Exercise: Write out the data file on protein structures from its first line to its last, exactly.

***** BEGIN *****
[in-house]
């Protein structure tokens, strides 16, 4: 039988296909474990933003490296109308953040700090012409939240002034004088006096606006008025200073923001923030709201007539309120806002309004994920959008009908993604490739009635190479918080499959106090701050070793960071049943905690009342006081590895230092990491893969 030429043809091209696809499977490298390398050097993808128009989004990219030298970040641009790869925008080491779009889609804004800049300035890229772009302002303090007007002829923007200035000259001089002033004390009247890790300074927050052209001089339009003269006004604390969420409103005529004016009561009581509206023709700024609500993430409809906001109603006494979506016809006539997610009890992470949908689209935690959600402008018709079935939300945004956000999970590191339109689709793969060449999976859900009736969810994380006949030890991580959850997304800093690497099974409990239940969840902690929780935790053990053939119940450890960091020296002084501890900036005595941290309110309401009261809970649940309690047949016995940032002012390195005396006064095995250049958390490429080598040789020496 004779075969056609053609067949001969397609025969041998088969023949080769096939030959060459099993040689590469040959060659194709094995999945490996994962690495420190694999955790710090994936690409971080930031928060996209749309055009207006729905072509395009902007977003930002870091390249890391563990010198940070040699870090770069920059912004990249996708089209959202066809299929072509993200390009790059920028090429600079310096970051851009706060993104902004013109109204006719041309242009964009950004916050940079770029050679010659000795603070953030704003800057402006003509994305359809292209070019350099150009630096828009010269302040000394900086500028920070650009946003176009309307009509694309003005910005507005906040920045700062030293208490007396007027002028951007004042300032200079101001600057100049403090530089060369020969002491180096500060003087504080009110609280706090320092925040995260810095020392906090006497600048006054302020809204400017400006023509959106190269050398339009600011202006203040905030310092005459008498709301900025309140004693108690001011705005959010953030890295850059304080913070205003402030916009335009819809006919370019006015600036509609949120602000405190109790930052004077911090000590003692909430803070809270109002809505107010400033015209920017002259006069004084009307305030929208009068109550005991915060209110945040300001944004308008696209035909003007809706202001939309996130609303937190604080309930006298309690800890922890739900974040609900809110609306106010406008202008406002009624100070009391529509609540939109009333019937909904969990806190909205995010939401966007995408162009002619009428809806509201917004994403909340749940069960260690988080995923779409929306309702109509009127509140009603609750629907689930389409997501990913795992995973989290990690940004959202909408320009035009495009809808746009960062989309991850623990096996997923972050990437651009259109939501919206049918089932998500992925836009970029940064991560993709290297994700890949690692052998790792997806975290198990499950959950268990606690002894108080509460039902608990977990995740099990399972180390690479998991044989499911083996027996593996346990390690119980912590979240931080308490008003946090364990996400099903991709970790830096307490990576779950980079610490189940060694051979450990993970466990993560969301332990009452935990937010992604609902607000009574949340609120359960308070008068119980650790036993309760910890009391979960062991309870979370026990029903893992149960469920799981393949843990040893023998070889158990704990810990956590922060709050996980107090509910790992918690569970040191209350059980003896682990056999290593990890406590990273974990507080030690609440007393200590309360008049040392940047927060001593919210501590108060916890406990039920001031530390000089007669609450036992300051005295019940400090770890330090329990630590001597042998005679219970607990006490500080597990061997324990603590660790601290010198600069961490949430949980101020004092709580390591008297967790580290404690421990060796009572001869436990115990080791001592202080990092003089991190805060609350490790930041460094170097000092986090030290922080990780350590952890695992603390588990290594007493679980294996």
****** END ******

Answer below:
[in-house]
């Protein structure tokens, strides 16, 4: 039988296909474990933003490296109308953040700090012409939240002034004088006096606006008025200073923001923030709201007539309120806002309004994920959008009908993604490739009635190479918080499959106090701050070793960071049943905690009342006081590895230092990491893969 030429043809091209696809499977490298390398050097993808128009989004990219030298970040641009790869925008080491779009889609804004800049300035890229772009302002303090007007002829923007200035000259001089002033004390009247890790300074927050052209001089339009003269006004604390969420409103005529004016009561009581509206023709700024609500993430409809906001109603006494979506016809006539997610009890992470949908689209935690959600402008018709079935939300945004956000999970590191339109689709793969060449999976859900009736969810994380006949030890991580959850997304800093690497099974409990239940969840902690929780935790053990053939119940450890960091020296002084501890900036005595941290309110309401009261809970649940309690047949016995940032002012390195005396006064095995250049958390490429080598040789020496 004779075969056609053609067949001969397609025969041998088969023949080769096939030959060459099993040689590469040959060659194709094995999945490996994962690495420190694999955790710090994936690409971080930031928060996209749309055009207006729905072509395009902007977003930002870091390249890391563990010198940070040699870090770069920059912004990249996708089209959202066809299929072509993200390009790059920028090429600079310096970051851009706060993104902004013109109204006719041309242009964009950004916050940079770029050679010659000795603070953030704003800057402006003509994305359809292209070019350099150009630096828009010269302040000394900086500028920070650009946003176009309307009509694309003005910005507005906040920045700062030293208490007396007027002028951007004042300032200079101001600057100049403090530089060369020969002491180096500060003087504080009110609280706090320092925040995260810095020392906090006497600048006054302020809204400017400006023509959106190269050398339009600011202006203040905030310092005459008498709301900025309140004693108690001011705005959010953030890295850059304080913070205003402030916009335009819809006919370019006015600036509609949120602000405190109790930052004077911090000590003692909430803070809270109002809505107010400033015209920017002259006069004084009307305030929208009068109550005991915060209110945040300001944004308008696209035909003007809706202001939309996130609303937190604080309930006298309690800890922890739900974040609900809110609306106010406008202008406002009624100070009391529509609540939109009333019937909904969990806190909205995010939401966007995408162009002619009428809806509201917004994403909340749940069960260690988080995923779409929306309702109509009127509140009603609750629907689930389409997501990913795992995973989290990690940004959202909408320009035009495009809808746009960062989309991850623990096996997923972050990437651009259109939501919206049918089932998500992925836009970029940064991560993709290297994700890949690692052998790792997806975290198990499950959950268990606690002894108080509460039902608990977990995740099990399972180390690479998991044989499911083996027996593996346990390690119980912590979240931080308490008003946090364990996400099903991709970790830096307490990576779950980079610490189940060694051979450990993970466990993560969301332990009452935990937010992604609902607000009574949340609120359960308070008068119980650790036993309760910890009391979960062991309870979370026990029903893992149960469920799981393949843990040893023998070889158990704990810990956590922060709050996980107090509910790992918690569970040191209350059980003896682990056999290593990890406590990273974990507080030690609440007393200590309360008049040392940047927060001593919210501590108060916890406990039920001031530390000089007669609450036992300051005295019940400090770890330090329990630590001597042998005679219970607990006490500080597990061997324990603590660790601290010198600069961490949430949980101020004092709580390591008297967790580290404690421990060796009572001869436990115990080791001592202080990092003089991190805060609350490790930041460094170097000092986090030290922080990780350590952890695992603390588990290594007493679980294996």